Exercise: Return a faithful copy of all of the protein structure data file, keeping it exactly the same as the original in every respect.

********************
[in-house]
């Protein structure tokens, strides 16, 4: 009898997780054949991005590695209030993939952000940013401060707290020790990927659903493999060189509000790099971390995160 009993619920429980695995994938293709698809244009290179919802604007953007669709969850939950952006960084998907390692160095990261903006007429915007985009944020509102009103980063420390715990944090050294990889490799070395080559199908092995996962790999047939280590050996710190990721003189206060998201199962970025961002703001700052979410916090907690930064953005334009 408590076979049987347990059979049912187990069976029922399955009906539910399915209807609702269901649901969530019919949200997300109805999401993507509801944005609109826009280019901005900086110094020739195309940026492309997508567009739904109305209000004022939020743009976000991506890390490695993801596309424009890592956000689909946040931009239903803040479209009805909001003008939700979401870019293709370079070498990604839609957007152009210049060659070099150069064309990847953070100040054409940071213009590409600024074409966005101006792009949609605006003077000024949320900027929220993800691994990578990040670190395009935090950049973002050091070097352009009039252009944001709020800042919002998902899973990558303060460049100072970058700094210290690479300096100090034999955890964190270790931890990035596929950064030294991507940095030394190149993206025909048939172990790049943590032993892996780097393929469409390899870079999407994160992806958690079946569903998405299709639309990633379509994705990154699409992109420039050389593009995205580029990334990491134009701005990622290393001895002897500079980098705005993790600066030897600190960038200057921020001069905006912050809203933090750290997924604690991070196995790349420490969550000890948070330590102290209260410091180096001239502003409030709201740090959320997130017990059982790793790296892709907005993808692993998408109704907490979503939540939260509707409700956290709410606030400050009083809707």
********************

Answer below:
[in-house]
């Protein structure tokens, strides 16, 4: 009898997780054949991005590695209030993939952000940013401060707290020790990927659903493999060189509000790099971390995160 009993619920429980695995994938293709698809244009290179919802604007953007669709969850939950952006960084998907390692160095990261903006007429915007985009944020509102009103980063420390715990944090050294990889490799070395080559199908092995996962790999047939280590050996710190990721003189206060998201199962970025961002703001700052979410916090907690930064953005334009 408590076979049987347990059979049912187990069976029922399955009906539910399915209807609702269901649901969530019919949200997300109805999401993507509801944005609109826009280019901005900086110094020739195309940026492309997508567009739904109305209000004022939020743009976000991506890390490695993801596309424009890592956000689909946040931009239903803040479209009805909001003008939700979401870019293709370079070498990604839609957007152009210049060659070099150069064309990847953070100040054409940071213009590409600024074409966005101006792009949609605006003077000024949320900027929220993800691994990578990040670190395009935090950049973002050091070097352009009039252009944001709020800042919002998902899973990558303060460049100072970058700094210290690479300096100090034999955890964190270790931890990035596929950064030294991507940095030394190149993206025909048939172990790049943590032993892996780097393929469409390899870079999407994160992806958690079946569903998405299709639309990633379509994705990154699409992109420039050389593009995205580029990334990491134009701005990622290393001895002897500079980098705005993790600066030897600190960038200057921020001069905006912050809203933090750290997924604690991070196995790349420490969550000890948070330590102290209260410091180096001239502003409030709201740090959320997130017990059982790793790296892709907005993808692993998408109704907490979503939540939260509707409700956290709410606030400050009083809707």